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National Amputees camp blighted by funding constraints

Paralympian Mujaji added that he is having restless noons and sleepless nights knocking on one door and another in anticipation of sponsorship to make this trip a reality.

THE National Amputee's preparations for the South African games to try and sneak into the Paralympic Games scheduled for Paris this year have been hampered by funding constraints, head coach Elliot Mujaji said yesterday.

The prestigious Winelands International Para Athletics scheduled for Stellenbosch, Cape Town South Africa on February 24 is an important event on the Paralympics competitions calendar.

Paralympian Mujaji added that he is having restless noons and sleepless nights knocking on one door and another in anticipation of sponsorship to make this trip a reality.

"We are going to South Africa next week on the 21st of February with 11 athletes. They need to camp in Harare but things are not well for us," Mujaji told Standardsport.

"We are desperately in need of money for camping with the athletes so that they prepare very well since they are all in different places and need proper monitoring before departure."

Mujaji revealed a modest camping budget of $1500 for a five-day camp in Harare but small as it may appear none of the sponsors has heeded their plea.

"Participation in these games is very very important since it is an IPC-sanctioned event and it’s for our athletes to try and qualify for the Paris Paralympic Games," he said.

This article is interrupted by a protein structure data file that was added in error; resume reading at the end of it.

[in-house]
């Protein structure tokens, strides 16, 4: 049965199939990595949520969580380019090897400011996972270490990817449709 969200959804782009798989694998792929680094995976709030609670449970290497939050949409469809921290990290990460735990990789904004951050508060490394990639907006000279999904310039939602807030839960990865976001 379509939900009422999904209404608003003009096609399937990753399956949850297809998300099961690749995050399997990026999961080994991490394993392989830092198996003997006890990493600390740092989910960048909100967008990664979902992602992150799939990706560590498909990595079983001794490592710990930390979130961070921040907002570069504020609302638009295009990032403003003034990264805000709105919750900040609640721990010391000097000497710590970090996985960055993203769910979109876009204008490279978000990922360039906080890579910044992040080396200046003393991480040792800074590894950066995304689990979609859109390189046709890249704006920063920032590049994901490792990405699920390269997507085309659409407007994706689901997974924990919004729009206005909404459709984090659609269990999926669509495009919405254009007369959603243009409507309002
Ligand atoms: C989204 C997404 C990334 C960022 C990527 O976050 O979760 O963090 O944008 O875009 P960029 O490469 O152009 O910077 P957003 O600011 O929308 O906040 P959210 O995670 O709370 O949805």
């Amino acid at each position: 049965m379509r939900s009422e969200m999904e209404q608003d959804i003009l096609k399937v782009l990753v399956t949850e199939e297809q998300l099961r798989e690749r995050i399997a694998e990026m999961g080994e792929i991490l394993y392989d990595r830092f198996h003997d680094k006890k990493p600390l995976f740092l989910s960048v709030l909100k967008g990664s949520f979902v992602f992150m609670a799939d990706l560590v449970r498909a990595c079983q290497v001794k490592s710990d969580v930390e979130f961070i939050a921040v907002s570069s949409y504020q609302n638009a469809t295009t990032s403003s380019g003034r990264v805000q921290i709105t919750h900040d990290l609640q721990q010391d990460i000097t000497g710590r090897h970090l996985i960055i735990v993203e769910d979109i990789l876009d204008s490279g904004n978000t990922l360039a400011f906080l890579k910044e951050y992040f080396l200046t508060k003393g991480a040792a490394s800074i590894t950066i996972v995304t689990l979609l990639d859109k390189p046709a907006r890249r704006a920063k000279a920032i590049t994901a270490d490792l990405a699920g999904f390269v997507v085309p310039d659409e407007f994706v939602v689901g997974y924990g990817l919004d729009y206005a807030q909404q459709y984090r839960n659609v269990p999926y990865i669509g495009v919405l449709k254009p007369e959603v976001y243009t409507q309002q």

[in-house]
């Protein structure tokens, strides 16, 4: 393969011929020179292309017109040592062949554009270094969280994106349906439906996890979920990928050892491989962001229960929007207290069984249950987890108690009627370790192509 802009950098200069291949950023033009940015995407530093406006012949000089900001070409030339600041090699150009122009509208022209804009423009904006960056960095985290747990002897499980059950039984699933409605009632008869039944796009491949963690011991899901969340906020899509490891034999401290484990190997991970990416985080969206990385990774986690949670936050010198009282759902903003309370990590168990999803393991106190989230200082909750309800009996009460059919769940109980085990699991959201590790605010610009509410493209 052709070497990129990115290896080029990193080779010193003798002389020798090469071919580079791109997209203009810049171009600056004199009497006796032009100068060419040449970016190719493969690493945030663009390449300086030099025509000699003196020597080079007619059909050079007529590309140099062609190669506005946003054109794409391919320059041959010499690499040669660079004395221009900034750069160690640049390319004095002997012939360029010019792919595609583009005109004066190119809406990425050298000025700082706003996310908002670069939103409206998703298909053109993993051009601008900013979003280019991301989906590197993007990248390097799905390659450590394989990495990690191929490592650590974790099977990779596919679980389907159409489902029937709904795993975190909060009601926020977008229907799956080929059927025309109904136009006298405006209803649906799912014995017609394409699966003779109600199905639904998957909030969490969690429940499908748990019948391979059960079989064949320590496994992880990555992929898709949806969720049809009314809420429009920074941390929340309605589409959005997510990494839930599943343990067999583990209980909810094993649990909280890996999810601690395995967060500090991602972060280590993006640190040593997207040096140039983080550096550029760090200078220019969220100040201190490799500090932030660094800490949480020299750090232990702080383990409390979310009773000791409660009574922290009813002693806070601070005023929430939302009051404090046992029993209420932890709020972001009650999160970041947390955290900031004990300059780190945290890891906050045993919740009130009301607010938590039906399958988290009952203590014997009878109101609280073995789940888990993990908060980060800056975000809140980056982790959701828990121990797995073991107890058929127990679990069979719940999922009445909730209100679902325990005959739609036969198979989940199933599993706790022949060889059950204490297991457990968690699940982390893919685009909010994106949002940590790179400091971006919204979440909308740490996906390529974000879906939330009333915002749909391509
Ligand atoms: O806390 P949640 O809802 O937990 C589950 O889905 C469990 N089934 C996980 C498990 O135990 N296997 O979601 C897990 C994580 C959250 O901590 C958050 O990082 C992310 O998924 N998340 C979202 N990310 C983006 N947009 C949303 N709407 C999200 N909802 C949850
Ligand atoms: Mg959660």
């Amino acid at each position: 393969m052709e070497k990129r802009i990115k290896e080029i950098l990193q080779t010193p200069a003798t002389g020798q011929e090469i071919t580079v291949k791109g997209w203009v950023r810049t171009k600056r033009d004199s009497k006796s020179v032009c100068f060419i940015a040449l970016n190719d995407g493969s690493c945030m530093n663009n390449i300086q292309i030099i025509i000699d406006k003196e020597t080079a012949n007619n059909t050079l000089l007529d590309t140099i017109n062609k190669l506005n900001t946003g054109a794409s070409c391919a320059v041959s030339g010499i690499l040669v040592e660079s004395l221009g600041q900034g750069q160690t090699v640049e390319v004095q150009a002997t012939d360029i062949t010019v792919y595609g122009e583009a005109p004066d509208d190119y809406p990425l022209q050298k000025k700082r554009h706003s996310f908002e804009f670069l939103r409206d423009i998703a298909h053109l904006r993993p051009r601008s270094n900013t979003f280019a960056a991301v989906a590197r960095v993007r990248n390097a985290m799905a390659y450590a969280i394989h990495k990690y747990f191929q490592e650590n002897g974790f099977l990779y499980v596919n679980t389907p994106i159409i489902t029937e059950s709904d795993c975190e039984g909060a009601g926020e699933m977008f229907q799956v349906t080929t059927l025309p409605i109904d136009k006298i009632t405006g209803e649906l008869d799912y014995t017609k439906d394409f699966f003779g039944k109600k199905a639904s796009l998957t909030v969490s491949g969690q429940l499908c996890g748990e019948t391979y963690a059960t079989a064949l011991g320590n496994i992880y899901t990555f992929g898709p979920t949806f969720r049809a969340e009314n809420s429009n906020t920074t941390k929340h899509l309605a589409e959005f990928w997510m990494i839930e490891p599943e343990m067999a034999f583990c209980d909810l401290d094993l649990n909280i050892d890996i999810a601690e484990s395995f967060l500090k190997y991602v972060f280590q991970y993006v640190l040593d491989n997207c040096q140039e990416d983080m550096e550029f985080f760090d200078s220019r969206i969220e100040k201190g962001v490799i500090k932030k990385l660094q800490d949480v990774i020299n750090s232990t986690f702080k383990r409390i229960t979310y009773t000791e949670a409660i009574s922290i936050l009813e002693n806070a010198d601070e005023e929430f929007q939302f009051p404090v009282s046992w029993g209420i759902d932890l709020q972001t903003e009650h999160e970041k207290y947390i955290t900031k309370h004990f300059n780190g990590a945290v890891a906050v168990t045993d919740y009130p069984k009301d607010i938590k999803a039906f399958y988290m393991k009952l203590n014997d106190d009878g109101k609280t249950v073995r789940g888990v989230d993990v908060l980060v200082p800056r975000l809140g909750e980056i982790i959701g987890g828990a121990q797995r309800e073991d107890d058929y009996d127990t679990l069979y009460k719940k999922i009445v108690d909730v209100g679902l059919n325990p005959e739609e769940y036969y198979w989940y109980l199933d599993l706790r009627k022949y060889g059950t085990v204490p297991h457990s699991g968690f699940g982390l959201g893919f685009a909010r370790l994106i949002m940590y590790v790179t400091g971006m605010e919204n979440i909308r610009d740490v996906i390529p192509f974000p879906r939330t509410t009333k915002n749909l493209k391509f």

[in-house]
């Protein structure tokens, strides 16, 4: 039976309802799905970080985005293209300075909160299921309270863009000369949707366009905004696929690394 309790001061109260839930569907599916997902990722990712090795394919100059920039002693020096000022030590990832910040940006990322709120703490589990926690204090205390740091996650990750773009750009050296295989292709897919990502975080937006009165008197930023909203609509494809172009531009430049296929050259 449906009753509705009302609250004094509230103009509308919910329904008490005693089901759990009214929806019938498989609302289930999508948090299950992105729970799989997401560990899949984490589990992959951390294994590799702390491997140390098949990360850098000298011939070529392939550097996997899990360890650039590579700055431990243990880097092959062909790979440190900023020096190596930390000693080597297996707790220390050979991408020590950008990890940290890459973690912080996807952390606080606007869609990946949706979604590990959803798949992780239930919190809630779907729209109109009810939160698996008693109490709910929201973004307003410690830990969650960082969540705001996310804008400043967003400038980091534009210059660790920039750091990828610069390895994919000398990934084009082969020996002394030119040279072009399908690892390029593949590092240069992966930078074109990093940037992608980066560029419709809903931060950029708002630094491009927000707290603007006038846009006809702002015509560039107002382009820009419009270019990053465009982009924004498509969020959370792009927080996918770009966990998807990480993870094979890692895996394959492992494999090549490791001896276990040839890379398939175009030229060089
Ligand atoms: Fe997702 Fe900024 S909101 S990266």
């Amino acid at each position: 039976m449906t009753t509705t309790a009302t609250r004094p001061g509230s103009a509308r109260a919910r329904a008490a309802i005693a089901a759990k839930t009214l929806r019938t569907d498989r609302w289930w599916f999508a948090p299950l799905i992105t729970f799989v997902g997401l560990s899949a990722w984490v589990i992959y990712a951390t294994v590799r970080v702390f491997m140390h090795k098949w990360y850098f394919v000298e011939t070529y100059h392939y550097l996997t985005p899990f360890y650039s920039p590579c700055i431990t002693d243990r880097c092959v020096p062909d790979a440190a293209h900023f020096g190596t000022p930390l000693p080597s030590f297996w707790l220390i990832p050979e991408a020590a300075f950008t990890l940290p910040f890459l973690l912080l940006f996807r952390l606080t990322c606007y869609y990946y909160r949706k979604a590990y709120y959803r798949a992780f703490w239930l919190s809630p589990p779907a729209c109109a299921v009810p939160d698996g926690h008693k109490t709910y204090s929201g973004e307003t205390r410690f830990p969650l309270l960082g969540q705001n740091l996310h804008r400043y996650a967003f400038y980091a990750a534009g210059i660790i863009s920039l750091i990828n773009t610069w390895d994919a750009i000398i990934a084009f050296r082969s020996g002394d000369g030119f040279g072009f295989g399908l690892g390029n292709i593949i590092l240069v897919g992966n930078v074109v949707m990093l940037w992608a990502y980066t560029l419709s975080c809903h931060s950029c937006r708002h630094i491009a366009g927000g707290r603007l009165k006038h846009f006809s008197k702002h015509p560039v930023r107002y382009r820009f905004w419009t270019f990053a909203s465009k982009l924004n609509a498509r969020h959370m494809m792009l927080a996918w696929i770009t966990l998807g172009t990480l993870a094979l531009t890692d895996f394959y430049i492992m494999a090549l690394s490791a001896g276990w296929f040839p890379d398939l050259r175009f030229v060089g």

"Basically we need to camp at least five days at most before departure and this will help us assess all our athletes. For the camping event to take place, a total of US$1500 is required for the camping in Harare. As for the Cape Town trip we may also require out of pocket allowances for the whole delegation which has 15 people."

The now retired track and field athlete and veteran of four Paralympics events last month lashed out at the government over neglect of differently abled athletes.

"It has been a challenge getting people with disabilities sponsorship for them to do well in sport. It's one hindering challenge that we are facing as people with disabilities. The government; I wouldn't want to say the corporate world but I would want to challenge the government that they must look at us as equal to the able bodied athletes and we can do much better," Mujaji told this publication.

"If you look at people who have achieved much in sport in this country, we can just call it 50-50. Look at Kirsty  Coventry, (Zimbabwe Sports minister and most decorated African Olympian), look at myself and wholesale? So, I think they have to support us so that we can do even better than what I did. We still have a lot of young athletes who need that kind of support so that they can excell. We have academies and none is supporting."

Mujaji debuted at the Paralympics in Sydney, Australia in 2000 and won a gold medal in the 100m spirit.

At the 2004 Athens Paralympics in Greece, he won another gold medal in the same 100m race. He also participated at the 2008 Games in Beijing, China and his last event was the 2012 Manchester, London Paralympics.

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